“ISIL blows up a major Palmyra temple.” “Syria’s Palmyra Temple of Bel ‘severely damaged’ by ISIL,” screamed the headlines. Oh, no! Not my “toom bel of Bel”.

Like a time machine, the fading photographs in my album took me back to November 1991, where a much younger and reckless me decided to go to Syria. I was on my own as none of my friends were willing to take the risk of travelling to the Middle East, and definitely not just a few months after the end of the Gulf War.

Then, I knew almost nothing about that country except that its embassy was willing to give me a tourist visa, Damascus is its capital and baby Moses was placed in a basket, hidden among the bulrushes, on the Euphrates River that flows through Syria! Even the latter was a mistaken assumption as it was the River Nile in Egypt.

So, armed with some US dollars and traveller’s cheques and a “You only live once” mindset, I set off on a journey where pages in history as far back as Biblical times opened and came alive in all its wonder – from Damascus, the oldest continuously inhabited city, to the formidable citadel in Aleppo, the giant Norias or waterwheels in Hama, and the impenetrable crusader castle (Crac Des Chevaliers) in Homs. The stories behind them fuelled my hunger to know more about the ancient world.

The mountain village of Malula, where people still speak Aramaic (the language of Jesus Christ), and breaking bread with the nomadic Bedouins in their primitive dwellings in Deir ez-Zor, were a humbling and once-in-a-lifetime experience for me.

The entrance ticket to the Temple of Bel.

The entrance ticket to the Temple of Bel.

But it was the desolate ancient oasis and a trading centre in the desert that captured my heart. Vaguely, I remember spending the night in a run-down hotel situated within the confine of the ruins. I was the only guest!

A quick “top and tail” wash with icy water trickling from a tap in a quaint copper clawed bathtub before struggling to eat a breakfast consisting of weak coffee and homemade apricot jam on rock-hard cold bread, I was ready for another walk into the past.

The morning sun was climbing when my guide walked me out into Palmyra, dubbed “the bride of the desert” and “Venice of the Sands”.

Palmyra is its Greek name, a translation of its original Ara-maic name, Tadmor, which means “palm tree”.

It was a vital stop for caravans crossing the Syrian desert, a cultural marvel that had stood since the second millennium.

In front of me was a vast field of sentinel-like stone Corinthian colonnades, imposing arches and impressive temples, while in the distance, tall tombs dotted the barren landscape and underground graves were hidden in the stark hillsides.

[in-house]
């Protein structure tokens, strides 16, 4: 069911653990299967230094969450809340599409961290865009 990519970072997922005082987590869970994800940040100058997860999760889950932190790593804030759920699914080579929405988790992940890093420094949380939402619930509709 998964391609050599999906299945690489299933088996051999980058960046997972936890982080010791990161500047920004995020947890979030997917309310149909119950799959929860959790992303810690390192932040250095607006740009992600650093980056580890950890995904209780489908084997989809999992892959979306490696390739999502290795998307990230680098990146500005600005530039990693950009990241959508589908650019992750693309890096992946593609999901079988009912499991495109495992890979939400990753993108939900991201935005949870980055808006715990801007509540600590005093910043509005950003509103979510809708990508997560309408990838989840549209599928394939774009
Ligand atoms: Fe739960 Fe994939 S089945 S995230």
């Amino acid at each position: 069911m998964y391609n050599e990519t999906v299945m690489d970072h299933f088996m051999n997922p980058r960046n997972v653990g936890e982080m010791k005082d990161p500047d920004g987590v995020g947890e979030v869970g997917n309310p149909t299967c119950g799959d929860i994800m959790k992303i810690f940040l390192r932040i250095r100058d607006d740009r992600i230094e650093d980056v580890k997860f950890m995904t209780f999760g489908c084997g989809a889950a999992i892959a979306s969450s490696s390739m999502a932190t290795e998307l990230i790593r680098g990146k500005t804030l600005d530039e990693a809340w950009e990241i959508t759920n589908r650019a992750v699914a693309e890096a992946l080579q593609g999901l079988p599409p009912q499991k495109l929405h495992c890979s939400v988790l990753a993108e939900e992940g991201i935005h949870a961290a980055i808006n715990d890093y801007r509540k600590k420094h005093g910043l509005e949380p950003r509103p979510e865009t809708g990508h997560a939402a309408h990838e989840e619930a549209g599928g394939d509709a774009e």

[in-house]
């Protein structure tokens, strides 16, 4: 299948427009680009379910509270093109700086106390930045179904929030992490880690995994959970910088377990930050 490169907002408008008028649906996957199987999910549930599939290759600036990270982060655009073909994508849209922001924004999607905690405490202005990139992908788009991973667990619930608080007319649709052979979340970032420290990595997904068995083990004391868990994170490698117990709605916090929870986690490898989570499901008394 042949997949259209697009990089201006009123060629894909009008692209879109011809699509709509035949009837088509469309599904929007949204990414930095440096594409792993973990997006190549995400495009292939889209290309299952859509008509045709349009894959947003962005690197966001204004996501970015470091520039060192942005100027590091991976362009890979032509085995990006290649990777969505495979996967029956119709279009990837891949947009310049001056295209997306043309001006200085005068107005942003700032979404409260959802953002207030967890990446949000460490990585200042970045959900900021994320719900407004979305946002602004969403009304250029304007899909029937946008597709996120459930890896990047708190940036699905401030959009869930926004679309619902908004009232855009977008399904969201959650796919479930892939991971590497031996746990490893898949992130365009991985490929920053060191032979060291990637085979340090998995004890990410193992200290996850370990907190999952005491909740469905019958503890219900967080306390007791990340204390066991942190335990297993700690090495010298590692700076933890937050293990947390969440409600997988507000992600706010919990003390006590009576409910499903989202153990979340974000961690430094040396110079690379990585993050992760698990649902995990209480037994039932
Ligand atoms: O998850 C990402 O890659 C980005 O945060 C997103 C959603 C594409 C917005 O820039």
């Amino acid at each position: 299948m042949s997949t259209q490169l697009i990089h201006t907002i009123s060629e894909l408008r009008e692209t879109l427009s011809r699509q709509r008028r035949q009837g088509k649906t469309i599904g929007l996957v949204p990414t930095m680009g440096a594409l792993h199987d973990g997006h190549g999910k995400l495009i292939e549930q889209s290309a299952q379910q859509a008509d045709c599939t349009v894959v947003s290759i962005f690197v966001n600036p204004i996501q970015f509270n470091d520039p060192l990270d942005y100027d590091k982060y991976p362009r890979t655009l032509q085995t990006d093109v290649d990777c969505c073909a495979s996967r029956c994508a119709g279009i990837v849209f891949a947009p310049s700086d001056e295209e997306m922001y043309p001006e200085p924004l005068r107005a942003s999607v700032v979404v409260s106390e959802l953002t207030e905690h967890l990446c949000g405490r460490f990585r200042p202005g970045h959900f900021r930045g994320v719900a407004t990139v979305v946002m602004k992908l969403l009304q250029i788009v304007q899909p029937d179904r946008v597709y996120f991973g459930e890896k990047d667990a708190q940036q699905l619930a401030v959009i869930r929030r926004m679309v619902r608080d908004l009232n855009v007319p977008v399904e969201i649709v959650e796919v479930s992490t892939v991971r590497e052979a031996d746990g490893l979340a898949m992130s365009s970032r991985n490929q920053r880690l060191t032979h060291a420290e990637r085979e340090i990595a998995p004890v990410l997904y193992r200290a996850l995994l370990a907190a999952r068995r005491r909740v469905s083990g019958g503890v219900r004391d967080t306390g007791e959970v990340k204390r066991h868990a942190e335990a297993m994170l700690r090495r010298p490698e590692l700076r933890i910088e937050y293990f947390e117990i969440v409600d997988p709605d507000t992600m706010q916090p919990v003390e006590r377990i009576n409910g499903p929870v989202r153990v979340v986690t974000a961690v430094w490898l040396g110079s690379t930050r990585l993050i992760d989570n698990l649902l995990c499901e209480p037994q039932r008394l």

Another perspective of the Temple of Bel in this faded 1991 picture.

Another perspective of the Temple of Bel in this faded 1991 picture.

I stood gaping at the standing remains of a mighty city, once home to the Arameans, the Babylonians, the Mesopotamians and then the Romans and the Arabs, as the ghostly stillness and whispering wind seemed to softly cry a song of tiredness, loss and loneliness.

“A famous Greco-Roman ruins,” said the local guide. “Was destroyed by an earthquake in 1085, rediscovered in 1678 and excavated in 1924. It was briefly ruled by Queen Zenobia in the third century who claimed to be descended from Cleopatra.”

The guide was reciting in heavily accented English as we carefully picked our way around the bits and pieces of fallen remnants that littered the ground.

“Arch of Truimph, Agora, Theatre,” he went on and on till we arrived at a massive structure. “Toom bel of Bel,” he said, as he proudly patted the pock-marked wall.

The Corinthian columns of the Temple of Bel in 1991.

The Corinthian columns of the Temple of Bel in 1991.

I gazed at it and asked, “Er, what’s the name?”

“Toom bel of Bel,” he enunciated slowly and emphatically. “One of the best preserved buildings in Palmyra. Dedicated to the Ara-means’ God, Bel.”

“OK,” I nodded, not wanting to show my ignorance though I was scratching my head, trying hard to decipher this strangely musical name.

Luckily, the name of this 2,000-year-old temple was printed on the entrance ticket.

The views expressed are entirely the writer’s own.


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